Welcome to Waikiki, The Fiery Priest, and 3 Other Lesser-Known Korean Dramas to Binge-Watch After WFH Hours

Ask anyone in the NYLON team and they would say that I am probably the only one who watches Korean dramas in my free time. Knowing the sometimes bad rep that Korean dramas can get for being incredibly draggy, I think of these dramas as a kind of an acquired taste — it’s perfect for some and incredibly boring for others. 

During my many phases in secondary school, I was once in an all-things-Western phase where anything and everything that had to do with Asian culture didn’t interest me one bit until this one night after dinner when I joined my mother to watch an hour of Coffee Prince. No doubt the storyline was kind of predictable but there was a certain kind of drama magic in the way the story and characters developed in that hour-long episode which eventually got me hooked.

As a proud K-drama fan, I’ve been consistently encouraging my circle of friends to give them a try and now that we’re stuck at home most of the time, they no longer have an excuse to say no to me. But instead of the more popular titles such as Itaewon Class, Crash Landing On You, and Hotel Del Luna, I prefer catching up on lesser-known titles that are just as good, if not better. So, if you’re running low on Netflix titles to watch after work from home, here are five K-drama titles you can consider adding to your watch list.


Park Jin Young and Shin Ye Eun in He is Psychometric. (Image courtesy of tvN)
Genre: Comedy/Thriller
Number of episodes: 16
Released: 2019
Starring: Park Jin Young, Shin Ye Eun, Kim Kwon, Kim Da Som

SYNOPSIS: The drama follows a young adult who is gifted with a special psychometry ability after a traumatic incident when he was a child. His ability allows him to see a minute of a person’s past through touch. Together with his adoptive older brother, he learns to hone his ability better in an effort to uncover his hidden memories of the past and finding out the truth behind the tragedy that left him an orphan.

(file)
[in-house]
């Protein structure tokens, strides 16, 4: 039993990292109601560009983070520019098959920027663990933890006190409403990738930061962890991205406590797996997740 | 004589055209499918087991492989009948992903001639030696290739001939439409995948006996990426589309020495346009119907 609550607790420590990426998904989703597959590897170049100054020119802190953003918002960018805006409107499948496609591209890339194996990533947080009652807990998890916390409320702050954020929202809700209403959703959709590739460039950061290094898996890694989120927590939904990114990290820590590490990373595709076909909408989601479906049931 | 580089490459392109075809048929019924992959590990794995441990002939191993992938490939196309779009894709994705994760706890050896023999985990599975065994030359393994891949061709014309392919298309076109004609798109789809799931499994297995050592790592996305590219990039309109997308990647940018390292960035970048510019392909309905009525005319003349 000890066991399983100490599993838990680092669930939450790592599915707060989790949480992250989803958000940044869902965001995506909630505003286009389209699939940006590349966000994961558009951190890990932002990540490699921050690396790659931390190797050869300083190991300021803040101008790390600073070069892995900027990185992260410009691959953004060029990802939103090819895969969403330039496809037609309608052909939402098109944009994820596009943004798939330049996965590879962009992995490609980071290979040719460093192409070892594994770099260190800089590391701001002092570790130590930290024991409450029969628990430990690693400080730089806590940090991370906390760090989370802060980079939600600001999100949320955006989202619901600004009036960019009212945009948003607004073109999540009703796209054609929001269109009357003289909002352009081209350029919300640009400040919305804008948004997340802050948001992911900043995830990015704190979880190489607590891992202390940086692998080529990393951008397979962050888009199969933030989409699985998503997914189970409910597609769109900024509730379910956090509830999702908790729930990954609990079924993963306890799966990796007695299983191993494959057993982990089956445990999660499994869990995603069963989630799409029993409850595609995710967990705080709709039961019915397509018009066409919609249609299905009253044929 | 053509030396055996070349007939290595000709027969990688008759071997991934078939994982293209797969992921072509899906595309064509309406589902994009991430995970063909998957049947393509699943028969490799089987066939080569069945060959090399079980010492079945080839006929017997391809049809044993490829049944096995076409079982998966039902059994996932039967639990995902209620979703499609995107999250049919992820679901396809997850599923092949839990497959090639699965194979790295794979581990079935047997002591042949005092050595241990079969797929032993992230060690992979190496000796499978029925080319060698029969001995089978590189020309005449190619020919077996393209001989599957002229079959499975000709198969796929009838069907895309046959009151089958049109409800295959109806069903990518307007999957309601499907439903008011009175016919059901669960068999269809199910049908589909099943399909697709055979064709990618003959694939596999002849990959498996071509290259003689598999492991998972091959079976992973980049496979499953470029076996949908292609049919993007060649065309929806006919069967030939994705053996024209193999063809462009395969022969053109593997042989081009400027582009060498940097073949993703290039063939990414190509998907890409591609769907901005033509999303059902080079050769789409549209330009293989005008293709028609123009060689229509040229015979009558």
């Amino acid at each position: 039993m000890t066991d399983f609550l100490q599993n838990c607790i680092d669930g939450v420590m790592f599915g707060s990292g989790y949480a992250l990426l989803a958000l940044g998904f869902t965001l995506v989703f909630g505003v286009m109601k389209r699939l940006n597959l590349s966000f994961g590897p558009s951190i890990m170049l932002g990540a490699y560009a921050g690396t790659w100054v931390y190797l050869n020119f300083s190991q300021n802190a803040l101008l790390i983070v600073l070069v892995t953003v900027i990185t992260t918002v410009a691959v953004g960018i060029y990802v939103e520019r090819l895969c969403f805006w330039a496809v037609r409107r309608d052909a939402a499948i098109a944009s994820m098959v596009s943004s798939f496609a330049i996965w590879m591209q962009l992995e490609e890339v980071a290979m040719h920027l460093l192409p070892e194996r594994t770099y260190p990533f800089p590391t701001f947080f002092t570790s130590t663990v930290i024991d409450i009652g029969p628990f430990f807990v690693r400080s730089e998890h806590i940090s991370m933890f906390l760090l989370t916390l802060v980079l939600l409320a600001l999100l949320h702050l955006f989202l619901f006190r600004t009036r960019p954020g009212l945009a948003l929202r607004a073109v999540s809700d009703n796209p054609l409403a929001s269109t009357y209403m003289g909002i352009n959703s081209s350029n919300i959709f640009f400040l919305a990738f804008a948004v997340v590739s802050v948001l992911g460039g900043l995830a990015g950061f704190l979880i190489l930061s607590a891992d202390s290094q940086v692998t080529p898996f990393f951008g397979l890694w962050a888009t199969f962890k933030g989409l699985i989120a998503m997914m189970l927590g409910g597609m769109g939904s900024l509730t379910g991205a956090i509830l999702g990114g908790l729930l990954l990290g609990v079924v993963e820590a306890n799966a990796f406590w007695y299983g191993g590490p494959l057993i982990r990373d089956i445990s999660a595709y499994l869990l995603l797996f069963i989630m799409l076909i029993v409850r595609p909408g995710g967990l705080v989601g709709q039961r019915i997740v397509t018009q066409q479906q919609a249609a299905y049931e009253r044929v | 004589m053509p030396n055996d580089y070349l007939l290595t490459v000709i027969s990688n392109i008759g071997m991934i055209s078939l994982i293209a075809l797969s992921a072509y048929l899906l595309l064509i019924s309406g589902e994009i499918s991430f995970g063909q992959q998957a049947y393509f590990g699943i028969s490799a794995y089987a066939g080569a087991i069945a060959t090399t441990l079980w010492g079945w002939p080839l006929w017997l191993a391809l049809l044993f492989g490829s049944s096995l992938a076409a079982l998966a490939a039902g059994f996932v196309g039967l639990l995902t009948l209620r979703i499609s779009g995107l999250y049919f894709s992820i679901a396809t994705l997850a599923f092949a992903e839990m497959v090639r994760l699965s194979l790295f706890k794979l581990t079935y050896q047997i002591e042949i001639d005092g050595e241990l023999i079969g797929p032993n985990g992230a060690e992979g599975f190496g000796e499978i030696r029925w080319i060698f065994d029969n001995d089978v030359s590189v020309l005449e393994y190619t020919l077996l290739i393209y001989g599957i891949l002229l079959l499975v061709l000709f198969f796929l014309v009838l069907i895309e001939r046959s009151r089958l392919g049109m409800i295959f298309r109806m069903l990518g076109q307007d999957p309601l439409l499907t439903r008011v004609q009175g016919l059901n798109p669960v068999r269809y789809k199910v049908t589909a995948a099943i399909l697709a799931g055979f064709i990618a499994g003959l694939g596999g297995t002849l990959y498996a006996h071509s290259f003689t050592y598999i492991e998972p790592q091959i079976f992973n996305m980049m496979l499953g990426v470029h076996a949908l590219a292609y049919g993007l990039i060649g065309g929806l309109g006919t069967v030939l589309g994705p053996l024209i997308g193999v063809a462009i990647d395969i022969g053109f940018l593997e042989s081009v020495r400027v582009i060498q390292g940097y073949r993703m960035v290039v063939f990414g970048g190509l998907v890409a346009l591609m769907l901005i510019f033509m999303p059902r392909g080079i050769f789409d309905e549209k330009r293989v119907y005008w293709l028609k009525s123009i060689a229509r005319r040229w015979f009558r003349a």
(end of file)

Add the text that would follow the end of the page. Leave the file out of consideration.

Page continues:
WHY I RECOMMEND THIS: Even though the first few episodes of He Is Psychometric were a little difficult to get through (as with most new series), it’s worth persevering on for as the drama is able to create a lot of twists and turns especially when it comes to the relationship between the two brothers. I found myself doing a lot of guessing about the characters and wondering whether they were good or bad — which was a first for me. But, it is the unpredictability of the plot that had me hooked until the end. So, if you like an unexpected plot, well-developed characters and light-hearted moments mixed in with intense chase scenes, this is the drama for you.

You can stream He Is Psychometric here on Netflix.


Lee David, Ok Taecyeon, Seo Ye Ji, Woo Do Hwan, and Choi Man Hee in Save Me. (Image courtesy of OCN)
Genre: Suspense
Number of episodes: 16
Released: 2017
Starring: Ok Taecyeon, Seo Ye-Ji, Cho Seong-Ha, Woo Do Hwan

SYNOPSIS: In order to rescue a former female classmate whose family has been sucked into the beliefs of a religious cult and its charismatic leader, four young men take it upon themselves to find a way out for her even when the odds are stacked against them.

WHY I RECOMMEND THIS: In all honesty, Save Me was one drama that took me a very long time to complete because of my irrational fear of cults and the raw emotions of the characters that could very well be a mirror of someone’s reality. With that said, the plot of this drama was unlike fluff K-dramas that we’re used to and tackled issues of power abuse, herd mentality and the misleading beliefs of religious cults. I also found the characters relatable unlike most K-dramas as they were average individuals who didn’t own big houses, big cars or big companies. The most refreshing part about the drama is that there are no happy endings but a concluding chapter in a person’s life.

You can stream Save Me here on Netflix.